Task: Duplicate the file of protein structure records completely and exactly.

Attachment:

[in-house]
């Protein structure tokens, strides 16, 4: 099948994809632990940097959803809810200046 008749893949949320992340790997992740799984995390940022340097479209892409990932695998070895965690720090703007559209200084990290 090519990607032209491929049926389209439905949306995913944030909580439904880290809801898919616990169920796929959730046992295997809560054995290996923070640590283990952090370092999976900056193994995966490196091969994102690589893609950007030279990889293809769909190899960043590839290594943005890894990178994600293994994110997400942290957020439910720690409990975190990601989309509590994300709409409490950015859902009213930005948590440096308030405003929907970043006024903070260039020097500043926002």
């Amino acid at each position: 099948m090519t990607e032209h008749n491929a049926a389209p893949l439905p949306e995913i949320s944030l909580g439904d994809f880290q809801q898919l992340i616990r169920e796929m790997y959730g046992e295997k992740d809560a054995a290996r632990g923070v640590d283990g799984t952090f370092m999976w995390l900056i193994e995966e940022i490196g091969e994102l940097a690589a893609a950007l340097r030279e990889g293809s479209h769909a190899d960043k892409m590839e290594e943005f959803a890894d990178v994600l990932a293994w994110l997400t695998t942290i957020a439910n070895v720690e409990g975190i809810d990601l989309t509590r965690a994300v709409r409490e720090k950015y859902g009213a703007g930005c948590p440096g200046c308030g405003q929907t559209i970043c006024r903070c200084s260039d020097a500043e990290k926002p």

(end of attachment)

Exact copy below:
[in-house]
């Protein structure tokens, strides 16, 4: 099948994809632990940097959803809810200046 008749893949949320992340790997992740799984995390940022340097479209892409990932695998070895965690720090703007559209200084990290 090519990607032209491929049926389209439905949306995913944030909580439904880290809801898919616990169920796929959730046992295997809560054995290996923070640590283990952090370092999976900056193994995966490196091969994102690589893609950007030279990889293809769909190899960043590839290594943005890894990178994600293994994110997400942290957020439910720690409990975190990601989309509590994300709409409490950015859902009213930005948590440096308030405003929907970043006024903070260039020097500043926002």
């Amino acid at each position: 099948m090519t990607e032209h008749n491929a049926a389209p893949l439905p949306e995913i949320s944030l909580g439904d994809f880290q809801q898919l992340i616990r169920e796929m790997y959730g046992e295997k992740d809560a054995a290996r632990g923070v640590d283990g799984t952090f370092m999976w995390l900056i193994e995966e940022i490196g091969e994102l940097a690589a893609a950007l340097r030279e990889g293809s479209h769909a190899d960043k892409m590839e290594e943005f959803a890894d990178v994600l990932a293994w994110l997400t695998t942290i957020a439910n070895v720690e409990g975190i809810d990601l989309t509590r965690a994300v709409r409490e720090k950015y859902g009213a703007g930005c948590p440096g200046c308030g405003q929907t559209i970043c006024r903070c200084s260039d020097a500043e990290k926002p």